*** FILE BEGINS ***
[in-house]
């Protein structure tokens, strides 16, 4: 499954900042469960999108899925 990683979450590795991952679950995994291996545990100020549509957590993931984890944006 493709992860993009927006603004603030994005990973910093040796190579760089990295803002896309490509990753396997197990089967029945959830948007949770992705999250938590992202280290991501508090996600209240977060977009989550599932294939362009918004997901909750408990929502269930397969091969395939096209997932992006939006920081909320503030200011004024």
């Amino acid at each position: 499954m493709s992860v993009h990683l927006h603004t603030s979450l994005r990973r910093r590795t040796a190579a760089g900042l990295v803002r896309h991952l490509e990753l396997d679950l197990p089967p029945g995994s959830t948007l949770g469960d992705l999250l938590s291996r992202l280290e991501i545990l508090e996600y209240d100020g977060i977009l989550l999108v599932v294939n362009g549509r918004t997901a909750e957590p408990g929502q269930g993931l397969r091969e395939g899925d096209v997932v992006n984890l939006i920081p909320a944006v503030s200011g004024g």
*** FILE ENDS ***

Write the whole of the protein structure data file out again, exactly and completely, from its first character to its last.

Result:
[in-house]
């Protein structure tokens, strides 16, 4: 499954900042469960999108899925 990683979450590795991952679950995994291996545990100020549509957590993931984890944006 493709992860993009927006603004603030994005990973910093040796190579760089990295803002896309490509990753396997197990089967029945959830948007949770992705999250938590992202280290991501508090996600209240977060977009989550599932294939362009918004997901909750408990929502269930397969091969395939096209997932992006939006920081909320503030200011004024």
């Amino acid at each position: 499954m493709s992860v993009h990683l927006h603004t603030s979450l994005r990973r910093r590795t040796a190579a760089g900042l990295v803002r896309h991952l490509e990753l396997d679950l197990p089967p029945g995994s959830t948007l949770g469960d992705l999250l938590s291996r992202l280290e991501i545990l508090e996600y209240d100020g977060i977009l989550l999108v599932v294939n362009g549509r918004t997901a909750e957590p408990g929502q269930g993931l397969r091969e395939g899925d096209v997932v992006n984890l939006i920081p909320a944006v503030s200011g004024g």